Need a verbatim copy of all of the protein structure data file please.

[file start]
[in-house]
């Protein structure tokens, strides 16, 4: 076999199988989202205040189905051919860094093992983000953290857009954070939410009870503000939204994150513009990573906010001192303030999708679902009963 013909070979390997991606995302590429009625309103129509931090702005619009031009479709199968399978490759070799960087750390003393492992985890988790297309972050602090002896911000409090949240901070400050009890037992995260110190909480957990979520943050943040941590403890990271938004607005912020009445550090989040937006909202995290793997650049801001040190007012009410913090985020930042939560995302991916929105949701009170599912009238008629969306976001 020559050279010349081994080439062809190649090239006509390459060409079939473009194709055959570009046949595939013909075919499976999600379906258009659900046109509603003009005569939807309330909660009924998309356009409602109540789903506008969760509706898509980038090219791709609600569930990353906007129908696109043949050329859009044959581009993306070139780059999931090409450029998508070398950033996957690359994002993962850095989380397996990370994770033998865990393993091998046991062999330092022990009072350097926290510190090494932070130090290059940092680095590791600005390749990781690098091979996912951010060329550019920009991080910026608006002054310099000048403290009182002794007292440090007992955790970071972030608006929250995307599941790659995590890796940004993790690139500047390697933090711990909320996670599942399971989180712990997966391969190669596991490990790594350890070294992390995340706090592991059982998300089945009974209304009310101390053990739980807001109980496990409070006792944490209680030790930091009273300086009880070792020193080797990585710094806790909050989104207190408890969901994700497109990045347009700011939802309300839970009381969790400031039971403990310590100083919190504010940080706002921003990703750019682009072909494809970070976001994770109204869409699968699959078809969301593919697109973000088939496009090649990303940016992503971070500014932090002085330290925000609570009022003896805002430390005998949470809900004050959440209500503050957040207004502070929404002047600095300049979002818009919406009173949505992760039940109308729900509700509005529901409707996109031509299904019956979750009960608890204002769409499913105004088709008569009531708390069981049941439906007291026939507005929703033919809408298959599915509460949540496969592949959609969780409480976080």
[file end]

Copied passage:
[in-house]
């Protein structure tokens, strides 16, 4: 076999199988989202205040189905051919860094093992983000953290857009954070939410009870503000939204994150513009990573906010001192303030999708679902009963 013909070979390997991606995302590429009625309103129509931090702005619009031009479709199968399978490759070799960087750390003393492992985890988790297309972050602090002896911000409090949240901070400050009890037992995260110190909480957990979520943050943040941590403890990271938004607005912020009445550090989040937006909202995290793997650049801001040190007012009410913090985020930042939560995302991916929105949701009170599912009238008629969306976001 020559050279010349081994080439062809190649090239006509390459060409079939473009194709055959570009046949595939013909075919499976999600379906258009659900046109509603003009005569939807309330909660009924998309356009409602109540789903506008969760509706898509980038090219791709609600569930990353906007129908696109043949050329859009044959581009993306070139780059999931090409450029998508070398950033996957690359994002993962850095989380397996990370994770033998865990393993091998046991062999330092022990009072350097926290510190090494932070130090290059940092680095590791600005390749990781690098091979996912951010060329550019920009991080910026608006002054310099000048403290009182002794007292440090007992955790970071972030608006929250995307599941790659995590890796940004993790690139500047390697933090711990909320996670599942399971989180712990997966391969190669596991490990790594350890070294992390995340706090592991059982998300089945009974209304009310101390053990739980807001109980496990409070006792944490209680030790930091009273300086009880070792020193080797990585710094806790909050989104207190408890969901994700497109990045347009700011939802309300839970009381969790400031039971403990310590100083919190504010940080706002921003990703750019682009072909494809970070976001994770109204869409699968699959078809969301593919697109973000088939496009090649990303940016992503971070500014932090002085330290925000609570009022003896805002430390005998949470809900004050959440209500503050957040207004502070929404002047600095300049979002818009919406009173949505992760039940109308729900509700509005529901409707996109031509299904019956979750009960608890204002769409499913105004088709008569009531708390069981049941439906007291026939507005929703033919809408298959599915509460949540496969592949959609969780409480976080």